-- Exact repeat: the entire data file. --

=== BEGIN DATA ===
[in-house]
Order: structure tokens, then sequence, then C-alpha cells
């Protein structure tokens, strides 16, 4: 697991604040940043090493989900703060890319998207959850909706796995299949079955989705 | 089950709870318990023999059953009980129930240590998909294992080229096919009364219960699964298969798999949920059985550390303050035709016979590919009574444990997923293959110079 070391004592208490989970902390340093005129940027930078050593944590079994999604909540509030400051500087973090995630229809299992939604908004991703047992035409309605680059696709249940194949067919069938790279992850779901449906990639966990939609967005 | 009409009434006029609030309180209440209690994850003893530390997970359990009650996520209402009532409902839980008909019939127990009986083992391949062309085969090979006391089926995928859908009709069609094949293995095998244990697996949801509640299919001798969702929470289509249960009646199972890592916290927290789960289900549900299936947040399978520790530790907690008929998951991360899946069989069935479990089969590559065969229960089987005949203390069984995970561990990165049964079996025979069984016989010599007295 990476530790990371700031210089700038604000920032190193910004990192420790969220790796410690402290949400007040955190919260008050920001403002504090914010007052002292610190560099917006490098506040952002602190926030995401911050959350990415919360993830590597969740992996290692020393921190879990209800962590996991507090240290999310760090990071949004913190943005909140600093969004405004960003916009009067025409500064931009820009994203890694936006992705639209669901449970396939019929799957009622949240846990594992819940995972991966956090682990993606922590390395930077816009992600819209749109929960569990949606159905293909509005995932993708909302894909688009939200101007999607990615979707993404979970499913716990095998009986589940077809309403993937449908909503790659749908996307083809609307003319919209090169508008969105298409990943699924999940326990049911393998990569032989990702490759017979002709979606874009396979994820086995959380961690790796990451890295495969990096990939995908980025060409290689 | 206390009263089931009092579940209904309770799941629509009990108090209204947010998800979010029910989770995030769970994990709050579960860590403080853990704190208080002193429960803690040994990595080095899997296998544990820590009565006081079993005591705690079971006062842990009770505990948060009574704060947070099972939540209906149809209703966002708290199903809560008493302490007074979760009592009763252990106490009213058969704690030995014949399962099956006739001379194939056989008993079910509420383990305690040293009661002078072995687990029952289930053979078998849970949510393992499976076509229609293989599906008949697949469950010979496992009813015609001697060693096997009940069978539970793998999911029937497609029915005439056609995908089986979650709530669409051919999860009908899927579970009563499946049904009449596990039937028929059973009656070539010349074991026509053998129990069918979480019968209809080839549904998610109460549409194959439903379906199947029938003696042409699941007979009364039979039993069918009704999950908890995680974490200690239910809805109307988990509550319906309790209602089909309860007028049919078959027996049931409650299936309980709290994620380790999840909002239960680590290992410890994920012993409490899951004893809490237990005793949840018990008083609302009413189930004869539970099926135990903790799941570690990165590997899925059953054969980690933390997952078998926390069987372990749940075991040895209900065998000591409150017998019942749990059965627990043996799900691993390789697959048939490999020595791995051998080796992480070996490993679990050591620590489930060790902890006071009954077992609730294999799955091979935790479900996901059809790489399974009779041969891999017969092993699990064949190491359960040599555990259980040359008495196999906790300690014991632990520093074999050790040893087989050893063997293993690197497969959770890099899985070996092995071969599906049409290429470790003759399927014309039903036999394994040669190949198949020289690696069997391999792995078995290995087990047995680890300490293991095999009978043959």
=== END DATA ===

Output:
[in-house]
Order: structure tokens, then sequence, then C-alpha cells
């Protein structure tokens, strides 16, 4: 697991604040940043090493989900703060890319998207959850909706796995299949079955989705 | 089950709870318990023999059953009980129930240590998909294992080229096919009364219960699964298969798999949920059985550390303050035709016979590919009574444990997923293959110079 070391004592208490989970902390340093005129940027930078050593944590079994999604909540509030400051500087973090995630229809299992939604908004991703047992035409309605680059696709249940194949067919069938790279992850779901449906990639966990939609967005 | 009409009434006029609030309180209440209690994850003893530390997970359990009650996520209402009532409902839980008909019939127990009986083992391949062309085969090979006391089926995928859908009709069609094949293995095998244990697996949801509640299919001798969702929470289509249960009646199972890592916290927290789960289900549900299936947040399978520790530790907690008929998951991360899946069989069935479990089969590559065969229960089987005949203390069984995970561990990165049964079996025979069984016989010599007295 990476530790990371700031210089700038604000920032190193910004990192420790969220790796410690402290949400007040955190919260008050920001403002504090914010007052002292610190560099917006490098506040952002602190926030995401911050959350990415919360993830590597969740992996290692020393921190879990209800962590996991507090240290999310760090990071949004913190943005909140600093969004405004960003916009009067025409500064931009820009994203890694936006992705639209669901449970396939019929799957009622949240846990594992819940995972991966956090682990993606922590390395930077816009992600819209749109929960569990949606159905293909509005995932993708909302894909688009939200101007999607990615979707993404979970499913716990095998009986589940077809309403993937449908909503790659749908996307083809609307003319919209090169508008969105298409990943699924999940326990049911393998990569032989990702490759017979002709979606874009396979994820086995959380961690790796990451890295495969990096990939995908980025060409290689 | 206390009263089931009092579940209904309770799941629509009990108090209204947010998800979010029910989770995030769970994990709050579960860590403080853990704190208080002193429960803690040994990595080095899997296998544990820590009565006081079993005591705690079971006062842990009770505990948060009574704060947070099972939540209906149809209703966002708290199903809560008493302490007074979760009592009763252990106490009213058969704690030995014949399962099956006739001379194939056989008993079910509420383990305690040293009661002078072995687990029952289930053979078998849970949510393992499976076509229609293989599906008949697949469950010979496992009813015609001697060693096997009940069978539970793998999911029937497609029915005439056609995908089986979650709530669409051919999860009908899927579970009563499946049904009449596990039937028929059973009656070539010349074991026509053998129990069918979480019968209809080839549904998610109460549409194959439903379906199947029938003696042409699941007979009364039979039993069918009704999950908890995680974490200690239910809805109307988990509550319906309790209602089909309860007028049919078959027996049931409650299936309980709290994620380790999840909002239960680590290992410890994920012993409490899951004893809490237990005793949840018990008083609302009413189930004869539970099926135990903790799941570690990165590997899925059953054969980690933390997952078998926390069987372990749940075991040895209900065998000591409150017998019942749990059965627990043996799900691993390789697959048939490999020595791995051998080796992480070996490993679990050591620590489930060790902890006071009954077992609730294999799955091979935790479900996901059809790489399974009779041969891999017969092993699990064949190491359960040599555990259980040359008495196999906790300690014991632990520093074999050790040893087989050893063997293993690197497969959770890099899985070996092995071969599906049409290429470790003759399927014309039903036999394994040669190949198949020289690696069997391999792995078995290995087990047995680890300490293991095999009978043959």